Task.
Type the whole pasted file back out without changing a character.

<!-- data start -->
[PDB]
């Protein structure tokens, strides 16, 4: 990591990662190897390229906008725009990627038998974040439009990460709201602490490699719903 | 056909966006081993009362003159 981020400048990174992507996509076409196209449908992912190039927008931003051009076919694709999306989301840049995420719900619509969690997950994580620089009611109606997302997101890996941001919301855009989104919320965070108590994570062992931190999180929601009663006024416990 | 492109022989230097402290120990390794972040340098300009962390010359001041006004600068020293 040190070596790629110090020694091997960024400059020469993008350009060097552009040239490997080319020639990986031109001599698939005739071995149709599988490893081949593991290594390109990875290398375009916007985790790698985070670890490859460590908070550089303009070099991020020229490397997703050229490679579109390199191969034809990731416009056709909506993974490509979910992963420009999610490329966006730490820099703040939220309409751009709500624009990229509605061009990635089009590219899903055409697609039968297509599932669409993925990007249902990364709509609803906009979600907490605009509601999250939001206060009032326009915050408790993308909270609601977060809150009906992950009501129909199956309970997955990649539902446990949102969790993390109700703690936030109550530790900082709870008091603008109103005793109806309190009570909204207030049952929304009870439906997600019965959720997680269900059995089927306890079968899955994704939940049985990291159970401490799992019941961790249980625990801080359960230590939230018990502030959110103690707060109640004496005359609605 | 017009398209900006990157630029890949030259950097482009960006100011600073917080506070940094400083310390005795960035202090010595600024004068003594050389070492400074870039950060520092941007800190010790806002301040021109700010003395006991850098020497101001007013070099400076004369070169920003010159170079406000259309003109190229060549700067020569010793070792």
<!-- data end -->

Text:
[PDB]
């Protein structure tokens, strides 16, 4: 990591990662190897390229906008725009990627038998974040439009990460709201602490490699719903 | 056909966006081993009362003159 981020400048990174992507996509076409196209449908992912190039927008931003051009076919694709999306989301840049995420719900619509969690997950994580620089009611109606997302997101890996941001919301855009989104919320965070108590994570062992931190999180929601009663006024416990 | 492109022989230097402290120990390794972040340098300009962390010359001041006004600068020293 040190070596790629110090020694091997960024400059020469993008350009060097552009040239490997080319020639990986031109001599698939005739071995149709599988490893081949593991290594390109990875290398375009916007985790790698985070670890490859460590908070550089303009070099991020020229490397997703050229490679579109390199191969034809990731416009056709909506993974490509979910992963420009999610490329966006730490820099703040939220309409751009709500624009990229509605061009990635089009590219899903055409697609039968297509599932669409993925990007249902990364709509609803906009979600907490605009509601999250939001206060009032326009915050408790993308909270609601977060809150009906992950009501129909199956309970997955990649539902446990949102969790993390109700703690936030109550530790900082709870008091603008109103005793109806309190009570909204207030049952929304009870439906997600019965959720997680269900059995089927306890079968899955994704939940049985990291159970401490799992019941961790249980625990801080359960230590939230018990502030959110103690707060109640004496005359609605 | 017009398209900006990157630029890949030259950097482009960006100011600073917080506070940094400083310390005795960035202090010595600024004068003594050389070492400074870039950060520092941007800190010790806002301040021109700010003395006991850098020497101001007013070099400076004369070169920003010159170079406000259309003109190229060549700067020569010793070792």